Can corporate America do good and still do good business?

The answer is an emphatic “Yes!” according to three corporate leaders who offered examples from their own firms to the audience at a recent Fortune magazine Global Forum.
Legendary denim maker Levi-Strauss has a historic reputation for innovation in caring for employees; it was the first Fortune 500 Company to extend medical benefits to employees’ domestic partners, for example. In recent years, its market share has declined significantly. But when CEO Chip Bergh was brought in with a mandate to revamp and rejuvenate the business in 2011, the Levi Strauss corporate conscience remained in place.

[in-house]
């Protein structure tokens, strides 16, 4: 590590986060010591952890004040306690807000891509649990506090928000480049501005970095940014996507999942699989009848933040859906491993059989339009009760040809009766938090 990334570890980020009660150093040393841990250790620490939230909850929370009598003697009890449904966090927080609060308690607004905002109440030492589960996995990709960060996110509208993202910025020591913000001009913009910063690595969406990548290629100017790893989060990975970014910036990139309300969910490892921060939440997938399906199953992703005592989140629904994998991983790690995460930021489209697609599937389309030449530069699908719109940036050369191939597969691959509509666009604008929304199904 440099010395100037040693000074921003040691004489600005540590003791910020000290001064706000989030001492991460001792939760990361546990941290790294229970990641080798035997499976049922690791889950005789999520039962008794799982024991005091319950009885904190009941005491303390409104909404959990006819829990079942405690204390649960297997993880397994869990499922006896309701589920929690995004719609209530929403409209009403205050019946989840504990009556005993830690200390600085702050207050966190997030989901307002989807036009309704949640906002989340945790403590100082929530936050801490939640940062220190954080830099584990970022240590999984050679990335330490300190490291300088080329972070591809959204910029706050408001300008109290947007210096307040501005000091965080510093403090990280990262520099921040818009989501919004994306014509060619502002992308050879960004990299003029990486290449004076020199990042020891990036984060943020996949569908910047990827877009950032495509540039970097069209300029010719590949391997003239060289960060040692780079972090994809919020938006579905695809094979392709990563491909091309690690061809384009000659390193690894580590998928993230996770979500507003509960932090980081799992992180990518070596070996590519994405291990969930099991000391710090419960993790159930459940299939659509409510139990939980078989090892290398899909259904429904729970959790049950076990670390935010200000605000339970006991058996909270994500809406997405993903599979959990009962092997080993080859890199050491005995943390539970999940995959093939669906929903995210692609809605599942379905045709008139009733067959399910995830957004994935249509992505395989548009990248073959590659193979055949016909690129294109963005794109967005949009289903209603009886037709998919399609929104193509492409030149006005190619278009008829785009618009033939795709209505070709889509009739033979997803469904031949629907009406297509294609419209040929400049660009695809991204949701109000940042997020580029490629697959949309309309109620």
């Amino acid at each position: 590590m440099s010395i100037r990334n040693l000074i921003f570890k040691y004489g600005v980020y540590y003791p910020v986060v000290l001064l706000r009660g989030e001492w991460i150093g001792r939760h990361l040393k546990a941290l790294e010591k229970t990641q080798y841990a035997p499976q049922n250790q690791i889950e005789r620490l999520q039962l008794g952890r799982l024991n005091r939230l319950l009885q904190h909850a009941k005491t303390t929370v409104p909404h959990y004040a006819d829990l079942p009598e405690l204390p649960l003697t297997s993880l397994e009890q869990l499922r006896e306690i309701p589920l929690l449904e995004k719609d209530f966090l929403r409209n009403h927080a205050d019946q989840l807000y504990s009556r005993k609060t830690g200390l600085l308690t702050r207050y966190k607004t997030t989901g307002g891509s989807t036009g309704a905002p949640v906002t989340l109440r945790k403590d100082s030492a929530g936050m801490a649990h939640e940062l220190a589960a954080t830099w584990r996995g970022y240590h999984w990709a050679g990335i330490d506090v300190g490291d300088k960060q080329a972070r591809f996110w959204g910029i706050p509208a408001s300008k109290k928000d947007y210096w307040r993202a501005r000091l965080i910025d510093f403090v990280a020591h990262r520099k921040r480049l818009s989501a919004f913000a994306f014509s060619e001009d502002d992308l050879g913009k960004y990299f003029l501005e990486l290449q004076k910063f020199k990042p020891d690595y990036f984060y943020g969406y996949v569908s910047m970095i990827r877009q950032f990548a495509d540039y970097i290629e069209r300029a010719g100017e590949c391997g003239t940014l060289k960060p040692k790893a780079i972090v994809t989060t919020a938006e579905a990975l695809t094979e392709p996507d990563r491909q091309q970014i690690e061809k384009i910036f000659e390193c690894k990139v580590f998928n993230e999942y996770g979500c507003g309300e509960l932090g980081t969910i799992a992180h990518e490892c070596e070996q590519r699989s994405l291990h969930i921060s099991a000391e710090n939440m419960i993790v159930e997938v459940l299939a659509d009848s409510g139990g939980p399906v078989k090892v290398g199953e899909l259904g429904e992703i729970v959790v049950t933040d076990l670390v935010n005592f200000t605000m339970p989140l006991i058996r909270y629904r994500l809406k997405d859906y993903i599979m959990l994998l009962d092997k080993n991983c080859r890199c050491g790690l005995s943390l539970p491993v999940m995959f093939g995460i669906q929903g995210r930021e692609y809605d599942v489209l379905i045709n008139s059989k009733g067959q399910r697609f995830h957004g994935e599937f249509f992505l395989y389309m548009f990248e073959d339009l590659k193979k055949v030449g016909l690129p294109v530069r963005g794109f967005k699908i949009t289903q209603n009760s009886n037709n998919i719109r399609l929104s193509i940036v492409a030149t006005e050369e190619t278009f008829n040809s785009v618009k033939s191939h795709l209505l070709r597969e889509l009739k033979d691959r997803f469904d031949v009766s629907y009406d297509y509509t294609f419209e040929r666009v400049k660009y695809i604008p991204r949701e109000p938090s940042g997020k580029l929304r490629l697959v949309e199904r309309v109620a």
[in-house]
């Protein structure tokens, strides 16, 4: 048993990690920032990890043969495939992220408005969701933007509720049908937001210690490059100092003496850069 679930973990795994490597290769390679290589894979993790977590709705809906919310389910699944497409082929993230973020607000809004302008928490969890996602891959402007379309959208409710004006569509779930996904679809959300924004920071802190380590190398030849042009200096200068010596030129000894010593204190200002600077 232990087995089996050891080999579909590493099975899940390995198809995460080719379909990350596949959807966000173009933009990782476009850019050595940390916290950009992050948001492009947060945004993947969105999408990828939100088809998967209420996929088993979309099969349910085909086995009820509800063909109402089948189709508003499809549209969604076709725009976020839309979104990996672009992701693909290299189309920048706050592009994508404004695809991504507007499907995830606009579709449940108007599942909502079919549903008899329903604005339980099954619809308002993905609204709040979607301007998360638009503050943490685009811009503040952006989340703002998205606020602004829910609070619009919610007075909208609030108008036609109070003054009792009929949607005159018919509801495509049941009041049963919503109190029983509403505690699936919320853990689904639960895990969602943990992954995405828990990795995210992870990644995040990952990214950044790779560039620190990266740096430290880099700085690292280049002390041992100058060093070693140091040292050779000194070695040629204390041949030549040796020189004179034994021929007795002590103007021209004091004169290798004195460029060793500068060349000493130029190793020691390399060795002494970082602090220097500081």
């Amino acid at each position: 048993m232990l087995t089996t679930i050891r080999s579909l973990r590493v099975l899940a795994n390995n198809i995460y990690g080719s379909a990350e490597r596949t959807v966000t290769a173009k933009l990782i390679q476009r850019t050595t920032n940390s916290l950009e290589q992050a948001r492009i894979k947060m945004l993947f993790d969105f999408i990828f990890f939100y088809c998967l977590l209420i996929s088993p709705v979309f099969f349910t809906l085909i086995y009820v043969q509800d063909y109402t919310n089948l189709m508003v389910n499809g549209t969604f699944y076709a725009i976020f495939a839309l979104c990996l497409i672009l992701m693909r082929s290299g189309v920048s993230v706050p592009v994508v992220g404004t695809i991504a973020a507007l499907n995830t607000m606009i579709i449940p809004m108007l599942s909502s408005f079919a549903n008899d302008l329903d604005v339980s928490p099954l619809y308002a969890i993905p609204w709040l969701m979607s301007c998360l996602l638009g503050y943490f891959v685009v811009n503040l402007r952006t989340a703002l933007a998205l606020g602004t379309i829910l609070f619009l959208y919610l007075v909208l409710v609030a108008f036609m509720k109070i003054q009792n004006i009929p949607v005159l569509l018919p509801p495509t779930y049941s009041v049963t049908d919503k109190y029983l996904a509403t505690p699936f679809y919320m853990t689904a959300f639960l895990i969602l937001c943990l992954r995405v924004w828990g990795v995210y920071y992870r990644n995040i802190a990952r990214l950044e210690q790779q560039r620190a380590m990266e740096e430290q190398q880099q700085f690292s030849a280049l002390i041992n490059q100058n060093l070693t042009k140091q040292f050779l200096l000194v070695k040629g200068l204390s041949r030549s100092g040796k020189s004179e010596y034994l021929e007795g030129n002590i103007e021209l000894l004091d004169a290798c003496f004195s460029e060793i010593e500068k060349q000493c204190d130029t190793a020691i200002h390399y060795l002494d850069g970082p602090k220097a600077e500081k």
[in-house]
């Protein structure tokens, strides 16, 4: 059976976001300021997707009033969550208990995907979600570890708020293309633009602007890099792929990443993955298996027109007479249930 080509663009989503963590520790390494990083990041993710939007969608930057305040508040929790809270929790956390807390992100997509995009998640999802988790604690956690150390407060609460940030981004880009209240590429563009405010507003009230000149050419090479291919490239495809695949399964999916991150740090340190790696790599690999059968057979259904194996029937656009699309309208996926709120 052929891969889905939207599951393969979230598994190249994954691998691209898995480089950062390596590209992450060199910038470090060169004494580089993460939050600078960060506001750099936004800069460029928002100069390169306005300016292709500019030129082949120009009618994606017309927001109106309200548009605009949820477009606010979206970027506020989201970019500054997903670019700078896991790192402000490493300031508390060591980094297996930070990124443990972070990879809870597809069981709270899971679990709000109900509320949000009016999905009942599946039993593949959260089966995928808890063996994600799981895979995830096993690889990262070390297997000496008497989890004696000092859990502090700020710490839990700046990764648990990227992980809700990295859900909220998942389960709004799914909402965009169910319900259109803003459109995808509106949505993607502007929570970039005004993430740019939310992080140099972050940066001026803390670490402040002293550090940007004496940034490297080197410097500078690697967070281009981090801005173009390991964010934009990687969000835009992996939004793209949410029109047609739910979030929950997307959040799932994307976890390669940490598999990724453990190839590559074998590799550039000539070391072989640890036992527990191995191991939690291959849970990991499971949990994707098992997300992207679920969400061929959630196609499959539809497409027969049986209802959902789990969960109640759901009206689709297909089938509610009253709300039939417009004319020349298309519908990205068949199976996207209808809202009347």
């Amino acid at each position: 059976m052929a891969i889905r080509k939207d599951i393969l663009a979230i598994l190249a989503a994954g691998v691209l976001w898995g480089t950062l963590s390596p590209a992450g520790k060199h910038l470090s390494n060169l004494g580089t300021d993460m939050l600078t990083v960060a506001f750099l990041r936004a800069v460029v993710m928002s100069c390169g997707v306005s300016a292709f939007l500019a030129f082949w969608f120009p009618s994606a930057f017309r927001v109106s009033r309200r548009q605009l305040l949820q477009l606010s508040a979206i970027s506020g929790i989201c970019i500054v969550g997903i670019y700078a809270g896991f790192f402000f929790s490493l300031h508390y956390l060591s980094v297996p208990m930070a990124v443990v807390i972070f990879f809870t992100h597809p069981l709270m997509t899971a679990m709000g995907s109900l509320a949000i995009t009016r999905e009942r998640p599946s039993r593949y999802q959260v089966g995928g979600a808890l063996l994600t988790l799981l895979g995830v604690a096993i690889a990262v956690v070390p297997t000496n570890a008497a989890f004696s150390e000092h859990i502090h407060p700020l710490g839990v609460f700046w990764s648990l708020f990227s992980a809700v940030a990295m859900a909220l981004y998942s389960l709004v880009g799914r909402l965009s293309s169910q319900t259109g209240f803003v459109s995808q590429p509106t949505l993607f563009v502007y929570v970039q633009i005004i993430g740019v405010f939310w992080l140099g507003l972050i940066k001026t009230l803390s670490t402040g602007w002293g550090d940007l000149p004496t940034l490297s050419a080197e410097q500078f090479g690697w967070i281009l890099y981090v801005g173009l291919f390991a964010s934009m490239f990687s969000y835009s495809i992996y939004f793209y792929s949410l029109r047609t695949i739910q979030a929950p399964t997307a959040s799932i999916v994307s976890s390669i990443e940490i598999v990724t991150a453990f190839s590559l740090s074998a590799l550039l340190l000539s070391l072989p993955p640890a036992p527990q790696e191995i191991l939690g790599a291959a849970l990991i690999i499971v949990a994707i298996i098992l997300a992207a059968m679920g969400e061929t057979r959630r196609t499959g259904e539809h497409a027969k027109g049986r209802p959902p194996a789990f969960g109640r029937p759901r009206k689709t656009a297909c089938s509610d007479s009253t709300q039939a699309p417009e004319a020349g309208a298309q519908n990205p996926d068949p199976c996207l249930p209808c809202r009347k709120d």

In fact, the company expanded its efforts to improve conditions for workers in factories that supply Levi Strauss from Cambodia, Egypt, Bangladesh and other countries. A pilot program on worker well-being got factory owners to address healthcare and other needs of their workers, most of whom are female. From that pilot program, Levi Strauss has set a goal of having 80 percent of its products made in factories with “worker well-being” programs in place. Next up, says CEO Burgh: working on transforming Levi Strauss work culture from one of underperformance to a “culture of winning performance and accountability.”

Aetna’s do-good-while-doing-business example is the company’s high profile move to raise minimum wages to $16 an hour; some workers got an instant 33 percent raise, and the average increase was 12 percent. That change affected Aetna’s lowest-paid workers, more than 80 percent of whom are women – with many single mothers, some of whom qualified for food stamps. “I’ve never gotten so many hugs and pecks on the cheek—more in last six months than my whole prior career,” said Aetna CEO Mark Bertolini.